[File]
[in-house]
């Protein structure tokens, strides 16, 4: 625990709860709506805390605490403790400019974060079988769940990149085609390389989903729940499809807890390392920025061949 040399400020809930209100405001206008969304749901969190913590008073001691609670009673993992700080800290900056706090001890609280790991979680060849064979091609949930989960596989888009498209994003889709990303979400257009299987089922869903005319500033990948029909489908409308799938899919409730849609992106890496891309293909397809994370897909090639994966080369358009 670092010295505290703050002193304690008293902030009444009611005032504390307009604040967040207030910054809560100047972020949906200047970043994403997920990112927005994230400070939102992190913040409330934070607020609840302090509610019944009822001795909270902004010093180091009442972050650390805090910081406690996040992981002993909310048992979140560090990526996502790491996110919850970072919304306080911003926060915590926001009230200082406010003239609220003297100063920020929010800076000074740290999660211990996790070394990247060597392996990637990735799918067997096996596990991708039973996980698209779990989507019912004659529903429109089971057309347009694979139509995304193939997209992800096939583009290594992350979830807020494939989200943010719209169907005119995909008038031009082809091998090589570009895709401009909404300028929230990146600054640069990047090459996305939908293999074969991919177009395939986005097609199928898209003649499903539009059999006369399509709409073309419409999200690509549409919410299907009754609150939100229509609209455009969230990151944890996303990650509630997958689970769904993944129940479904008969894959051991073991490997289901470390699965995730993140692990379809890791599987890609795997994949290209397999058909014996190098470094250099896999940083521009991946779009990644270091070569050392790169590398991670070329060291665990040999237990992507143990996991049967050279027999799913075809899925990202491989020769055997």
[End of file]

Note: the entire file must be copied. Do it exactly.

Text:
[in-house]
């Protein structure tokens, strides 16, 4: 625990709860709506805390605490403790400019974060079988769940990149085609390389989903729940499809807890390392920025061949 040399400020809930209100405001206008969304749901969190913590008073001691609670009673993992700080800290900056706090001890609280790991979680060849064979091609949930989960596989888009498209994003889709990303979400257009299987089922869903005319500033990948029909489908409308799938899919409730849609992106890496891309293909397809994370897909090639994966080369358009 670092010295505290703050002193304690008293902030009444009611005032504390307009604040967040207030910054809560100047972020949906200047970043994403997920990112927005994230400070939102992190913040409330934070607020609840302090509610019944009822001795909270902004010093180091009442972050650390805090910081406690996040992981002993909310048992979140560090990526996502790491996110919850970072919304306080911003926060915590926001009230200082406010003239609220003297100063920020929010800076000074740290999660211990996790070394990247060597392996990637990735799918067997096996596990991708039973996980698209779990989507019912004659529903429109089971057309347009694979139509995304193939997209992800096939583009290594992350979830807020494939989200943010719209169907005119995909008038031009082809091998090589570009895709401009909404300028929230990146600054640069990047090459996305939908293999074969991919177009395939986005097609199928898209003649499903539009059999006369399509709409073309419409999200690509549409919410299907009754609150939100229509609209455009969230990151944890996303990650509630997958689970769904993944129940479904008969894959051991073991490997289901470390699965995730993140692990379809890791599987890609795997994949290209397999058909014996190098470094250099896999940083521009991946779009990644270091070569050392790169590398991670070329060291665990040999237990992507143990996991049967050279027999799913075809899925990202491989020769055997």